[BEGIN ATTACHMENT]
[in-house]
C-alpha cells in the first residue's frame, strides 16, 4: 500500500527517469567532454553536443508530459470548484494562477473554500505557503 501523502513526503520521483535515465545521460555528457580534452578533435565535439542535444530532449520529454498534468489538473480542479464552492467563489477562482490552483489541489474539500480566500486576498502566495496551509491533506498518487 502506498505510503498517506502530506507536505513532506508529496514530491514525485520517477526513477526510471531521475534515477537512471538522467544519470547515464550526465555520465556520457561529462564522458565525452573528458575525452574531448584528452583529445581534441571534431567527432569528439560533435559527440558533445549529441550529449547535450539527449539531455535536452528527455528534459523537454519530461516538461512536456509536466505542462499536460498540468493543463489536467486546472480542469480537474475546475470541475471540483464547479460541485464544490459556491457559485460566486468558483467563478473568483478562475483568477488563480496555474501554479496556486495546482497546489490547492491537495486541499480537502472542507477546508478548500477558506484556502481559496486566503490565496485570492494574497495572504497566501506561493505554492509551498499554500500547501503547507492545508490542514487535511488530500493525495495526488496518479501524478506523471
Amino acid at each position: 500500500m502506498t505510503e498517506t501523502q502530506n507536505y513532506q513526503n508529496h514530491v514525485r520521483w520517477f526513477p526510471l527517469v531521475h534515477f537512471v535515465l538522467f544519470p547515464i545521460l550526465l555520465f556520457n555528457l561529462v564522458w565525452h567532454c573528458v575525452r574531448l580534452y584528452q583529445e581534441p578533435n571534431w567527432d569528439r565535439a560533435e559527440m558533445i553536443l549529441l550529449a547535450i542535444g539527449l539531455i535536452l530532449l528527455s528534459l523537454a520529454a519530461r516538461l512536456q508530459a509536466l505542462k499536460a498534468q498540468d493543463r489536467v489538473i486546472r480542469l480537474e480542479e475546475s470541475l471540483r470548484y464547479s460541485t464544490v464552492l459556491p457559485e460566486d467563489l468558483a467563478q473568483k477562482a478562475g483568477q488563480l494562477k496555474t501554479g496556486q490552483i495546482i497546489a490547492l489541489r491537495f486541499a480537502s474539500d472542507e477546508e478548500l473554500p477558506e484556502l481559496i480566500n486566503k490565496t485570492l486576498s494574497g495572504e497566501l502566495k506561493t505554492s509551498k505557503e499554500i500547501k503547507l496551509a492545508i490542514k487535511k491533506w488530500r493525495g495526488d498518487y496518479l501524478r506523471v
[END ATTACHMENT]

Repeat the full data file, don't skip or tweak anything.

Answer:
[in-house]
C-alpha cells in the first residue's frame, strides 16, 4: 500500500527517469567532454553536443508530459470548484494562477473554500505557503 501523502513526503520521483535515465545521460555528457580534452578533435565535439542535444530532449520529454498534468489538473480542479464552492467563489477562482490552483489541489474539500480566500486576498502566495496551509491533506498518487 502506498505510503498517506502530506507536505513532506508529496514530491514525485520517477526513477526510471531521475534515477537512471538522467544519470547515464550526465555520465556520457561529462564522458565525452573528458575525452574531448584528452583529445581534441571534431567527432569528439560533435559527440558533445549529441550529449547535450539527449539531455535536452528527455528534459523537454519530461516538461512536456509536466505542462499536460498540468493543463489536467486546472480542469480537474475546475470541475471540483464547479460541485464544490459556491457559485460566486468558483467563478473568483478562475483568477488563480496555474501554479496556486495546482497546489490547492491537495486541499480537502472542507477546508478548500477558506484556502481559496486566503490565496485570492494574497495572504497566501506561493505554492509551498499554500500547501503547507492545508490542514487535511488530500493525495495526488496518479501524478506523471
Amino acid at each position: 500500500m502506498t505510503e498517506t501523502q502530506n507536505y513532506q513526503n508529496h514530491v514525485r520521483w520517477f526513477p526510471l527517469v531521475h534515477f537512471v535515465l538522467f544519470p547515464i545521460l550526465l555520465f556520457n555528457l561529462v564522458w565525452h567532454c573528458v575525452r574531448l580534452y584528452q583529445e581534441p578533435n571534431w567527432d569528439r565535439a560533435e559527440m558533445i553536443l549529441l550529449a547535450i542535444g539527449l539531455i535536452l530532449l528527455s528534459l523537454a520529454a519530461r516538461l512536456q508530459a509536466l505542462k499536460a498534468q498540468d493543463r489536467v489538473i486546472r480542469l480537474e480542479e475546475s470541475l471540483r470548484y464547479s460541485t464544490v464552492l459556491p457559485e460566486d467563489l468558483a467563478q473568483k477562482a478562475g483568477q488563480l494562477k496555474t501554479g496556486q490552483i495546482i497546489a490547492l489541489r491537495f486541499a480537502s474539500d472542507e477546508e478548500l473554500p477558506e484556502l481559496i480566500n486566503k490565496t485570492l486576498s494574497g495572504e497566501l502566495k506561493t505554492s509551498k505557503e499554500i500547501k503547507l496551509a492545508i490542514k487535511k491533506w488530500r493525495g495526488d498518487y496518479l501524478r506523471v